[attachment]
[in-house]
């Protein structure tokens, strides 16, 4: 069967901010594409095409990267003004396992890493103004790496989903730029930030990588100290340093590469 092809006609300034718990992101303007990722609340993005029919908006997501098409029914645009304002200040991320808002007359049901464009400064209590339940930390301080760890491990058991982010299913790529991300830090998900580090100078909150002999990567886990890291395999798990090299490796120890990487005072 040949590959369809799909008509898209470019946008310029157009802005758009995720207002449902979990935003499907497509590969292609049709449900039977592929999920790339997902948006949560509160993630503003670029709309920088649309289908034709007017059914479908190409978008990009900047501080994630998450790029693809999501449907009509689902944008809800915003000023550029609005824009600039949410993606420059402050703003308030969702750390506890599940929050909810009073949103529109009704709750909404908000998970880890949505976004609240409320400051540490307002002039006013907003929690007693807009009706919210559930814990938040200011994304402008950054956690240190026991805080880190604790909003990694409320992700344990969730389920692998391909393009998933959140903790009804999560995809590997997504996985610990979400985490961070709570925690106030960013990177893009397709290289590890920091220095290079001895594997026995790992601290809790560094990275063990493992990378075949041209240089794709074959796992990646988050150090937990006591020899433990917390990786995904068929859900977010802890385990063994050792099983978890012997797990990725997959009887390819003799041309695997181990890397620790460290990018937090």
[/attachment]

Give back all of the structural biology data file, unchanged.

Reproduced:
[in-house]
């Protein structure tokens, strides 16, 4: 069967901010594409095409990267003004396992890493103004790496989903730029930030990588100290340093590469 092809006609300034718990992101303007990722609340993005029919908006997501098409029914645009304002200040991320808002007359049901464009400064209590339940930390301080760890491990058991982010299913790529991300830090998900580090100078909150002999990567886990890291395999798990090299490796120890990487005072 040949590959369809799909008509898209470019946008310029157009802005758009995720207002449902979990935003499907497509590969292609049709449900039977592929999920790339997902948006949560509160993630503003670029709309920088649309289908034709007017059914479908190409978008990009900047501080994630998450790029693809999501449907009509689902944008809800915003000023550029609005824009600039949410993606420059402050703003308030969702750390506890599940929050909810009073949103529109009704709750909404908000998970880890949505976004609240409320400051540490307002002039006013907003929690007693807009009706919210559930814990938040200011994304402008950054956690240190026991805080880190604790909003990694409320992700344990969730389920692998391909393009998933959140903790009804999560995809590997997504996985610990979400985490961070709570925690106030960013990177893009397709290289590890920091220095290079001895594997026995790992601290809790560094990275063990493992990378075949041209240089794709074959796992990646988050150090937990006591020899433990917390990786995904068929859900977010802890385990063994050792099983978890012997797990990725997959009887390819003799041309695997181990890397620790460290990018937090």